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IRS Criminal Investigation Will Hire More Agents, New Chief Says

By Amy Lee Rosen · October 20, 2020, 7:04 PM EDT

While the novel coronavirus pandemic delayed the hiring of special agents in the Internal Revenue Service's Criminal Investigation division this year, the division plans to hire more people in 2021, the new division chief said Tuesday.

The IRS' Criminal Investigation division has between 2,000 and 2,100 special agents but struggles with maintaining those ranks due to an attrition rate of about 140 agents per year, IRS CI Chief James Lee said during a session of the UCLA Tax Controversy Institute. A major priority for the division will be to continue hiring new agents to feed into the pipeline, Lee said.

In fiscal year 2021, the division will be able to hire 288 special agents, who will be onboarded in 12 classes with 24 people per class, he said. The division plans to push for another 10 to 12 more classes of special agents in fiscal year 2022 and beyond, according to Lee.

The IRS had planned on hiring as many as 240 special agents for fiscal year 2020, but the actual number of hires was much lower due to delays in the onboarding process because of the spread of the coronavirus, Lee said. Special agents have to undergo a lot of practicing testing, but the testing was delayed because some sites were closed due to the virus, he said. Many medical clinics were also shut down due to the pandemic, which made it difficult for special agents to complete the rigorous medical screening before being hired, according to Lee.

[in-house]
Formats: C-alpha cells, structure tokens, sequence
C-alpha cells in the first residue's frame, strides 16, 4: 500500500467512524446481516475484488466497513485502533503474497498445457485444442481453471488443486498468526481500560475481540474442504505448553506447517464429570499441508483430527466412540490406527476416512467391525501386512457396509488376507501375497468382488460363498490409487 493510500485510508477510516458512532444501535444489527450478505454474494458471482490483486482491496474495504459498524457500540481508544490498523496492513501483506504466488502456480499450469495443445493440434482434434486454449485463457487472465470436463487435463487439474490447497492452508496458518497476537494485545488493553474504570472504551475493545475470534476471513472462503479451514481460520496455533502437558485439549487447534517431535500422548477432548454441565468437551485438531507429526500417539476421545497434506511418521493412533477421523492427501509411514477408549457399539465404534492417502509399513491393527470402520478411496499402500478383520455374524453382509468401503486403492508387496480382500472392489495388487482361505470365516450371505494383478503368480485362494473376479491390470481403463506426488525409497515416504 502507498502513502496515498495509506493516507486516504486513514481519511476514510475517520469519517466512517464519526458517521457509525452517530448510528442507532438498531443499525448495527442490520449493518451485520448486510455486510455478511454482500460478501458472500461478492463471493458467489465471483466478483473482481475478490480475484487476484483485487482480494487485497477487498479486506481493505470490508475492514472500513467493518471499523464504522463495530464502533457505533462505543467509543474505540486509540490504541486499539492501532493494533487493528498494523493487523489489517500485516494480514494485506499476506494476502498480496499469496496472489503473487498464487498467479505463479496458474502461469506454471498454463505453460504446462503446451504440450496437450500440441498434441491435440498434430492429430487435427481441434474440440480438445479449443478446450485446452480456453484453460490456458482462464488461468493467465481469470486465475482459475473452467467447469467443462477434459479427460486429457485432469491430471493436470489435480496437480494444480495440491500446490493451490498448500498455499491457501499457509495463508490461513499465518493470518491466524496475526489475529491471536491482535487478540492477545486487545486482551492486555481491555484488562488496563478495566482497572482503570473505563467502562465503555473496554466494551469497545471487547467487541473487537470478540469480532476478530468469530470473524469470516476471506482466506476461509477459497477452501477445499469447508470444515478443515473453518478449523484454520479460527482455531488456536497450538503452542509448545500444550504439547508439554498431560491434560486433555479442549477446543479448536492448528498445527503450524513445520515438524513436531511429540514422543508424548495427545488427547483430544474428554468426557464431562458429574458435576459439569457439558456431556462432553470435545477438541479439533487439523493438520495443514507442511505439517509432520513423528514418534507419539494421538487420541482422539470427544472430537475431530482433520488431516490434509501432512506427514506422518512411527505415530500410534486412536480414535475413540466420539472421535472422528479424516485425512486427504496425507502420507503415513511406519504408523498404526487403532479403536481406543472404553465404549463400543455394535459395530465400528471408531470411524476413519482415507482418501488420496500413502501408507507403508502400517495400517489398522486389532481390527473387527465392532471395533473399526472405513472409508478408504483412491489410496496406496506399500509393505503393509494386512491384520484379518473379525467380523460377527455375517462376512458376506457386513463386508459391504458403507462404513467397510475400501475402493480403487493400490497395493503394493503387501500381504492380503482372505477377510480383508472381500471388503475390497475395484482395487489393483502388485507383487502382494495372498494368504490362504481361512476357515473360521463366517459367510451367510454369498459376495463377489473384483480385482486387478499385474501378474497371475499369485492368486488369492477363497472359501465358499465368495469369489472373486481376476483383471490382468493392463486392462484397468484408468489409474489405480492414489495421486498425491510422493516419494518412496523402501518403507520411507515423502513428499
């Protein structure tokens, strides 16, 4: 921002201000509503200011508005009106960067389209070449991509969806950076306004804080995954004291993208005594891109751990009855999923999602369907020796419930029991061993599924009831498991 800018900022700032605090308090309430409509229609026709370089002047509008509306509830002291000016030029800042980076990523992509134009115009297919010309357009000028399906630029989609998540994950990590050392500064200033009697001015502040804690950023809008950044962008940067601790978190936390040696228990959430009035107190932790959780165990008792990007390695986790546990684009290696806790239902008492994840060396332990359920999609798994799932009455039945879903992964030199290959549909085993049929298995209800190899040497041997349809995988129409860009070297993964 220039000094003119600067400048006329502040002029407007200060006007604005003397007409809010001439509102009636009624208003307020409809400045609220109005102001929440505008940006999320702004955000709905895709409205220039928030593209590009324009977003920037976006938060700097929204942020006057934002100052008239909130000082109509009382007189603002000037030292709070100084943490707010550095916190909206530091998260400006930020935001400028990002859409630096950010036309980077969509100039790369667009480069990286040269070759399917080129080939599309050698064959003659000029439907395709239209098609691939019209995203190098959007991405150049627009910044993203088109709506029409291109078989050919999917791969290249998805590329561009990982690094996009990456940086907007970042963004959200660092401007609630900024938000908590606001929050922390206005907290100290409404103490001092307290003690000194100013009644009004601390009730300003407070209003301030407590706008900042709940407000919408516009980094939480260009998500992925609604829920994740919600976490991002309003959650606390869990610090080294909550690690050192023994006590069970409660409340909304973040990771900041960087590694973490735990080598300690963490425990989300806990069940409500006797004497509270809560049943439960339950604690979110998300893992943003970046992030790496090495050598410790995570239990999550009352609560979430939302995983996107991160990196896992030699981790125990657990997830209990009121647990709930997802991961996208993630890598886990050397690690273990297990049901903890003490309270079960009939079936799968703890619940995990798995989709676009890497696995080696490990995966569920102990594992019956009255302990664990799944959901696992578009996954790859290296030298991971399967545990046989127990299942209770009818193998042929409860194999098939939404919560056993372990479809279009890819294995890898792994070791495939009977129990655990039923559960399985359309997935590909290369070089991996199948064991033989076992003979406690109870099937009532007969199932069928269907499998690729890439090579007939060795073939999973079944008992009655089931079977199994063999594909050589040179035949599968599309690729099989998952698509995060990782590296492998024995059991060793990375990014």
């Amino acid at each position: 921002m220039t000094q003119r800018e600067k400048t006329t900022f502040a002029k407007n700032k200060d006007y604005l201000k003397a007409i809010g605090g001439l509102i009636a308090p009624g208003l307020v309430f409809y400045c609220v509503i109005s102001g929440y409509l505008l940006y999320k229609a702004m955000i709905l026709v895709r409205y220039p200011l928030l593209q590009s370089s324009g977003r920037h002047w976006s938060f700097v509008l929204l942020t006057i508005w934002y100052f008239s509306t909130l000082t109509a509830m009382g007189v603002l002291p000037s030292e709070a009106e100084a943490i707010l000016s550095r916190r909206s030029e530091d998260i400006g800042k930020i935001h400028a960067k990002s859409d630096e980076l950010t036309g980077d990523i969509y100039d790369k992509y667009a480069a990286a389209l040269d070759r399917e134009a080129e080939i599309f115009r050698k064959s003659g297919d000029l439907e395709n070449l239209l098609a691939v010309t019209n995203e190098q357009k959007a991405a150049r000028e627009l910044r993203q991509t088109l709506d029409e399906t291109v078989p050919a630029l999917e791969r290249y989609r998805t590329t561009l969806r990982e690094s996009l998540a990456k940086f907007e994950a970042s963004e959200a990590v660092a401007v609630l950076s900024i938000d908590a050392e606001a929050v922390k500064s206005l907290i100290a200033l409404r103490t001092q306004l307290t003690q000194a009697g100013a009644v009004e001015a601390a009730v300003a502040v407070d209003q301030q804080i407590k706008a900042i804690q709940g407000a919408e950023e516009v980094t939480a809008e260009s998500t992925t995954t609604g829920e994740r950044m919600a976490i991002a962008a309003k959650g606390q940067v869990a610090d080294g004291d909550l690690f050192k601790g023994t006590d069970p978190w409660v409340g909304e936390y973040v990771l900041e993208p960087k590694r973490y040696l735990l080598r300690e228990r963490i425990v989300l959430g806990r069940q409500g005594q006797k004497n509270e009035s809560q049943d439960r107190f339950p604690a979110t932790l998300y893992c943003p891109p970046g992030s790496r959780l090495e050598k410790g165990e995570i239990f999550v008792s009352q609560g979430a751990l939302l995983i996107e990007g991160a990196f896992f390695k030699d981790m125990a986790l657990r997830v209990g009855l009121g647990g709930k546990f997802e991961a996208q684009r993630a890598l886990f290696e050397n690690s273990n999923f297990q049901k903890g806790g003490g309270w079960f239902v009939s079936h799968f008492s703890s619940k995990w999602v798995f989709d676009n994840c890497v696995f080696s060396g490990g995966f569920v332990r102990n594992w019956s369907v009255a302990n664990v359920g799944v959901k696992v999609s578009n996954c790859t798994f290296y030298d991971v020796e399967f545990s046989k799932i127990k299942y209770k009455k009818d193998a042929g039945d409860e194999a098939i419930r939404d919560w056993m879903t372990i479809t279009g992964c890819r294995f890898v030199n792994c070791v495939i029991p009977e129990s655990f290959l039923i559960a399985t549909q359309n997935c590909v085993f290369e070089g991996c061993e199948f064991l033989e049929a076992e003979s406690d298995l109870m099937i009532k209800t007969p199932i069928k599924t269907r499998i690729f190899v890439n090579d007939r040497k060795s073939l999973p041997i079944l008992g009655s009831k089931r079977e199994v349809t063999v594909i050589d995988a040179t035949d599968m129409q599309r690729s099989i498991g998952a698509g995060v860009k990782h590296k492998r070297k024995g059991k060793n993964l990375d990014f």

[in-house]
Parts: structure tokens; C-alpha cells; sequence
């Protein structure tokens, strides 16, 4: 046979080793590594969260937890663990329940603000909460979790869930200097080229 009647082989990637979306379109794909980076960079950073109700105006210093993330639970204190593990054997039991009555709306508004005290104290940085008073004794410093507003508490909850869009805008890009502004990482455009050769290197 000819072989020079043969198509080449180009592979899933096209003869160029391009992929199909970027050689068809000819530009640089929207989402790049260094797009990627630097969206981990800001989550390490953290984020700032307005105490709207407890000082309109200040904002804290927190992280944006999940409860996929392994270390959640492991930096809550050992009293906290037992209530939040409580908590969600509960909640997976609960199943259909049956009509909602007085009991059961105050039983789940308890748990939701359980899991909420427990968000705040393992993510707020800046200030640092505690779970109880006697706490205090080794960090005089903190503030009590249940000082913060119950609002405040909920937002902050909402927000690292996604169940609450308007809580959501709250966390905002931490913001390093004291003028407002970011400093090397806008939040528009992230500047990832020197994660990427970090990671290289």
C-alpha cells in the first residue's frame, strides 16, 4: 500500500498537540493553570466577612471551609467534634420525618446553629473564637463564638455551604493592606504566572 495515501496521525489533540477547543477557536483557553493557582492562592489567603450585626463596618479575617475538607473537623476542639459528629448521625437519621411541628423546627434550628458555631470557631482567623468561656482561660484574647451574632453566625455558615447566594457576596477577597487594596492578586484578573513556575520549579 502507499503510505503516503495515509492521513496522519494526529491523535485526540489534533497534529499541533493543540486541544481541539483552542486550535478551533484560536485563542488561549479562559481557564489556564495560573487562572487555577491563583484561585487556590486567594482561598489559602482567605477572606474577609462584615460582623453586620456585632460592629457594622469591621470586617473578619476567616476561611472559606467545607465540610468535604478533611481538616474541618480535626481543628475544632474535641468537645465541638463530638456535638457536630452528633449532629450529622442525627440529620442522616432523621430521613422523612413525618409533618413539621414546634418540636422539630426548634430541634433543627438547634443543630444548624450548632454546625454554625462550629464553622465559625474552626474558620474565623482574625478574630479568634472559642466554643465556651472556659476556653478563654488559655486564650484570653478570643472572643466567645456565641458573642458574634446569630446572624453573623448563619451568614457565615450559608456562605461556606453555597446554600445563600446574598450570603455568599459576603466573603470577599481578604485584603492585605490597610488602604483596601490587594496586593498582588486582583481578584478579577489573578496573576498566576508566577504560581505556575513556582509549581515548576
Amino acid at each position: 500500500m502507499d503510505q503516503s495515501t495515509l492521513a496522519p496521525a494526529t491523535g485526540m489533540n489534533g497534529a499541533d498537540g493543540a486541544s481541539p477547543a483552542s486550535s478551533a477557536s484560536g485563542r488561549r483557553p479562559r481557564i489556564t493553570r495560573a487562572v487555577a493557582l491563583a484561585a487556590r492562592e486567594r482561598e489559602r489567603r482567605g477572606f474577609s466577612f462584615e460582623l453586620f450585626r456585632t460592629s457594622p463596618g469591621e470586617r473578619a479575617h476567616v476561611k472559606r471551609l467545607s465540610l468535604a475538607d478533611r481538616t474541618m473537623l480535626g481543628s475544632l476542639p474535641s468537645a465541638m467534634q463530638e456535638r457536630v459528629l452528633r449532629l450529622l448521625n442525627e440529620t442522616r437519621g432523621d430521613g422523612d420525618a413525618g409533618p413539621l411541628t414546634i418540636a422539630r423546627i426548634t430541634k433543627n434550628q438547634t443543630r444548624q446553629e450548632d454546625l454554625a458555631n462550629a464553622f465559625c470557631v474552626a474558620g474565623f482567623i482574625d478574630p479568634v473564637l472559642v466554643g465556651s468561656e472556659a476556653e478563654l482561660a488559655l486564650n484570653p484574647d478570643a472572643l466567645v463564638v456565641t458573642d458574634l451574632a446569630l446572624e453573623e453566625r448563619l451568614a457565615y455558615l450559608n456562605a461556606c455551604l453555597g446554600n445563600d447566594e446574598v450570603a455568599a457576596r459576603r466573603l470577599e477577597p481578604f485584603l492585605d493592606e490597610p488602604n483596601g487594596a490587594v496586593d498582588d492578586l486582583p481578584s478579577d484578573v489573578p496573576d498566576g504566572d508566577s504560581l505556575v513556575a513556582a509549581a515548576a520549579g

Lee, who became chief of the division Oct. 1, said his highest priority is enforcing the country's tax laws, which he plans to do by focusing on data analytics and technology so Criminal Investigation is more efficient in its selection of cases. The IRS has been increasingly using collected data to catch and punish tax crimes that often go undetected on a smaller scale.

"A huge challenge … now revolves around processing all this data that we collect and legally have access to, so we can use it," he said.

For example, in February, the U.S. Department of Justice announced the arrest of an Ohio resident who was accused of operating a cryptocurrency laundering service called Helix that laundered more than 350,000 bitcoins worth about $311 million. Then in August, federal law enforcement agencies busted three online terrorism financing campaigns that included cryptocurrency fundraising.

Lee said his vision for the division is that the model used in these and other cases can later be replicated by every special agent across the country. In addition, Lee said the division plans to work closely with the IRS' Office of Fraud Enforcement, which was launched earlier in 2020. The office is tasked with referring civil and criminal tax fraud cases.

Criminal Investigation's relationship with the Office of Fraud Enforcement is crucial because these referrals can help in many enforcement areas such as high-income global wealth, promoter investigations, foreign tax partnerships, virtual tax currency, high-income nonfilers and nonfilers in general, Lee said.

"I believe our most significant investigations should come from our civil counterparts, so therefore we want trial referrals — you know, our leads — in all of those areas," he said. "And we're working really good with the Office of Fraud Enforcement."

--Additional reporting by Eli Flesch, Joseph Boris, Dylan Moroses and David van den Berg. Editing by Neil Cohen.

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